Turkey is suspending high-level diplomatic relations with the Netherlands after Dutch authorities prevented Turkish ministers from speaking at rallies of expatriate Turks, deepening the row between the two NATO allies, the country's Deputy Prime Minister Numan Kurtulmush said.
"We are doing exactly what they did to us. We are not allowing planes carrying Dutch diplomats or envoys from landing in Turkey or using our airspace. Those creating this crisis are responsible for fixing it," Kurtulmus told a news conference.
Kurtulmus also said Ankara might re-evaluate its deal with the European Union to halt the flow of migrants from Turkish shores to Europe.
The Dutch foreign ministry issued a travel warning, urging its citizens in Turkey to take care and noting the new "diplomatic tensions".
"Since March 11, 2017 there have been diplomatic tensions between Turkey and The Netherlands. Stay alert across the whole of Turkey and avoid gatherings," the warning says.
The President of the National Strategy Institute, Mikhail Remizov, speaking to Vestnik Kavkaza, drew attention to the fact that tensions in relations between Ankara and Europe have been accumulating for a long time. "Largely, it's a Europe's fault, which has put itself in a big dependence on Turkey on the issue of refugees. The current situation is a consequence of its own mistakes in migration policy and reluctance to see alternative solutions to the problem," he noted in the first place.
"The same goes for the development of the Turkish diaspora in European countries. Turkey has traditionally viewed the representatives of the diaspora as its agents of influence. Especially Erdogan, who often visited European countries, spoke to representatives of the diaspora. Naturally, it was not appreciated by a significant part of European politicians, so when Europe has started to perceive Erdogan as a non grata person after a coup attempt, some Europeans considered themselves entitled to act more openly," Mikhail Remizov pointed out.
According to the analyst, the conflict will not go beyond the diplomatic part. "Only the Netherlands is involved on the European side, and I do not think that Erdogan will seriously challenge the migration agreement because of this. It is not profitable for the EU, but in the current circumstances it is a painful topic for Europeans. But the period of cooling in the Turkish-EU relations can be quite long, as there is no reason or circumstance that can change this," the President of the National Strategy Institute said.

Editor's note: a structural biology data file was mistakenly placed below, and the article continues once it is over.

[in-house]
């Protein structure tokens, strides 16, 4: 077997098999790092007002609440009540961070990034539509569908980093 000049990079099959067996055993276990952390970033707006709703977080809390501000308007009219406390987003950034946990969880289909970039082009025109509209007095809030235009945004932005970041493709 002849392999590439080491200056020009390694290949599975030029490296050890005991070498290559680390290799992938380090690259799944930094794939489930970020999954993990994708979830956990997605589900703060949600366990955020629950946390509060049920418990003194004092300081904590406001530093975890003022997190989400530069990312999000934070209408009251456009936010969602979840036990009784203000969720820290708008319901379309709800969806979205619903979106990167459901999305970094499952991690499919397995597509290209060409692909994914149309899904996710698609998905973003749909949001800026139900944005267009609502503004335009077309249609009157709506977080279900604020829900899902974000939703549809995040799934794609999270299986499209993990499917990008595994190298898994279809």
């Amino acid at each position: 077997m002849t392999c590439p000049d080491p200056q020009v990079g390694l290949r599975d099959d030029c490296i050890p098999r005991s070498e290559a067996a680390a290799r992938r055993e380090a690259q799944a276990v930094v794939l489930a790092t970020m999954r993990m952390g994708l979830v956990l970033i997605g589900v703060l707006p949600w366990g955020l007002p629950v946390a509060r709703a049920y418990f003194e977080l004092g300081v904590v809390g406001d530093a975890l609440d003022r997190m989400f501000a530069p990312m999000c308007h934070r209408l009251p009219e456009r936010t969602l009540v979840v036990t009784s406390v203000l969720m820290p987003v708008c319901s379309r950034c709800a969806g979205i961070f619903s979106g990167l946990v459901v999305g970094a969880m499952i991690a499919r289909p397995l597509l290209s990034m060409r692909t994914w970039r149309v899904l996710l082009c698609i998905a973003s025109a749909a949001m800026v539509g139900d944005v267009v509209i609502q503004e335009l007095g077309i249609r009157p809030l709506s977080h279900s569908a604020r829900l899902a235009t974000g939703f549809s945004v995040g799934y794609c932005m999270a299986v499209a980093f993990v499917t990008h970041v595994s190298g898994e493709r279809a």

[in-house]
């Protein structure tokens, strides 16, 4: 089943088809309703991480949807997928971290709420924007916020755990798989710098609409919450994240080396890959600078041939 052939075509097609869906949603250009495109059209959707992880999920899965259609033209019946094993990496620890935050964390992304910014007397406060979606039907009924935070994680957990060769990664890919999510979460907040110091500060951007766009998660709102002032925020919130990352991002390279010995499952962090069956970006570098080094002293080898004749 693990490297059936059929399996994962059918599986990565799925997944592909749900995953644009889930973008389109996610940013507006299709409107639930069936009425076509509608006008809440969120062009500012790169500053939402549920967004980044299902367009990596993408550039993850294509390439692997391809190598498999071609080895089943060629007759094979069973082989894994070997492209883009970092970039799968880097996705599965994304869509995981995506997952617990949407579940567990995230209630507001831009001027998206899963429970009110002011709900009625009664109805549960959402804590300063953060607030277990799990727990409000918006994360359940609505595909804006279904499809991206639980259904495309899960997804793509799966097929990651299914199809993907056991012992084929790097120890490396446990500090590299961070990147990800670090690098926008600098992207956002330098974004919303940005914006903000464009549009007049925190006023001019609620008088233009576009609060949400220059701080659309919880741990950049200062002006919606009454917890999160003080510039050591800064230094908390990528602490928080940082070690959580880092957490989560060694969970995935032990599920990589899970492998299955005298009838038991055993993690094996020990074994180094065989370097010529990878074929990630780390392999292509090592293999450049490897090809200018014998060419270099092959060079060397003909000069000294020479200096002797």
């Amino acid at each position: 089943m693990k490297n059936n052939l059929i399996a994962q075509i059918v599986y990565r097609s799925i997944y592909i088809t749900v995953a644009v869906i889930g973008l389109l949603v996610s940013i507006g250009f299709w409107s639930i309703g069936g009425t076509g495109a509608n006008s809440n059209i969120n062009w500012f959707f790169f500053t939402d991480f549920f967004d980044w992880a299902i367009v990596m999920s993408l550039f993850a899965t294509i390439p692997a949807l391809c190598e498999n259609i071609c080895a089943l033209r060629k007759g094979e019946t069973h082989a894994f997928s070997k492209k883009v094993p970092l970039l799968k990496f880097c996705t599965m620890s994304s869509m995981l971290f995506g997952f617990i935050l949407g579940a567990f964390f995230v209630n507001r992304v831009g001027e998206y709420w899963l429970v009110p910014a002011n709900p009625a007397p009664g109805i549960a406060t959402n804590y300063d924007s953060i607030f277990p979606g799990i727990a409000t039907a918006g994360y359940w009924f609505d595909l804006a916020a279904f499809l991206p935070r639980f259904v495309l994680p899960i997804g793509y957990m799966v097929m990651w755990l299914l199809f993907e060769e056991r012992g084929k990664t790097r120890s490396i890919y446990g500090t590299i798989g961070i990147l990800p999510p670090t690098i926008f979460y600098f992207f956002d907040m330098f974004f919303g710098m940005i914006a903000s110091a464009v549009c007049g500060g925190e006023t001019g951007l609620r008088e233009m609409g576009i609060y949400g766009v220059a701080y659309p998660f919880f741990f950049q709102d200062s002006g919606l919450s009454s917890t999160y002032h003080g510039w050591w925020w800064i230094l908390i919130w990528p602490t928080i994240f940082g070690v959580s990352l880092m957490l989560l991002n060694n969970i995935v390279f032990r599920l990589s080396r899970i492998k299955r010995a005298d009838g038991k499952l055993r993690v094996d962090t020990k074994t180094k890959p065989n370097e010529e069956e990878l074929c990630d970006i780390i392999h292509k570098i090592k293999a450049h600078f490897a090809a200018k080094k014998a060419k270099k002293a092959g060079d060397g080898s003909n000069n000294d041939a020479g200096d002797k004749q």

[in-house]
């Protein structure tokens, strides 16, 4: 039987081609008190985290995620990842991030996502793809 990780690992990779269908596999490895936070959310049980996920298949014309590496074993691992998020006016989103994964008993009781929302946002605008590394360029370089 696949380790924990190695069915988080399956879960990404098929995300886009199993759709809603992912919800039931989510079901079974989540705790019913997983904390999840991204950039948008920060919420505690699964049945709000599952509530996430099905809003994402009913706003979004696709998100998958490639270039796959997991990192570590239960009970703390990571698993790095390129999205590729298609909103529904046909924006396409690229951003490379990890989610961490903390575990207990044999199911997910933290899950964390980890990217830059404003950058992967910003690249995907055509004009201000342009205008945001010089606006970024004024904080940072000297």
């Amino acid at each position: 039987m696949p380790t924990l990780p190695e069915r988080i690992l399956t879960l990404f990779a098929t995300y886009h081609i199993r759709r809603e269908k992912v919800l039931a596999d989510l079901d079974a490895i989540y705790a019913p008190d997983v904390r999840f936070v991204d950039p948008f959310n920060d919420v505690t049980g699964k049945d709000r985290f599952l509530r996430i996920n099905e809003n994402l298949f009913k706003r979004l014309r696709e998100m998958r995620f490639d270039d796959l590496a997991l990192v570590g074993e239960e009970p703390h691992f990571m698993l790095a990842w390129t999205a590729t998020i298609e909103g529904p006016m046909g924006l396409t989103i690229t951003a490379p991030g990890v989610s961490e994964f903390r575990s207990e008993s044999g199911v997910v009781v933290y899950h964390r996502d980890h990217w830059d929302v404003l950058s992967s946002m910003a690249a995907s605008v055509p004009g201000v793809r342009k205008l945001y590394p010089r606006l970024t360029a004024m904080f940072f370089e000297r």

The head of the political research of the Center for Modern Turkish Studies, Yuri Mavashev, in turn, stressed that the conflict has unfolded against the backdrop of the struggle for the votes of European voters, who are simultaneously citizens of Turkey. "Turkey's complain about the breach of the Vienna convention should be considered seriously, since the embassy is the territory of Turkey. The ban of planes with Turkish ministers from landing, block of embassies and ban of the Turkish authorities violate not only diplomatic norms, but also political good-neighborliness. Not to mention that officers used dogs to disperse the Turkish citizens in Rotterdam," he pointed out.
"From a political point of view, the issue had gone beyond the purely Dutch-Turkish bilateral relations. Other EU member states have already voiced their fear, bewilderment or solidarity with the Netherlands - Germany, Austria, to some extent Sweden. I think that it is no longer possible to settle the conflict. And it will have the most negative impact on security in the EU countries, since the Turks are the most disciplined migrants in Europe," Yury Mavashev recalled.
The expert noted that this means that other migrants can perceive the political conflict between the EU and Turkey as an attack on Muslim society as a whole. "In addition, the Turkish Minister for Family Affairs was detained when she was wearing the hijab, which could lead to destabilization of Europe and Turkey's refusal from European integration," the head of the political research of the Center for Modern Turkish Studies warned.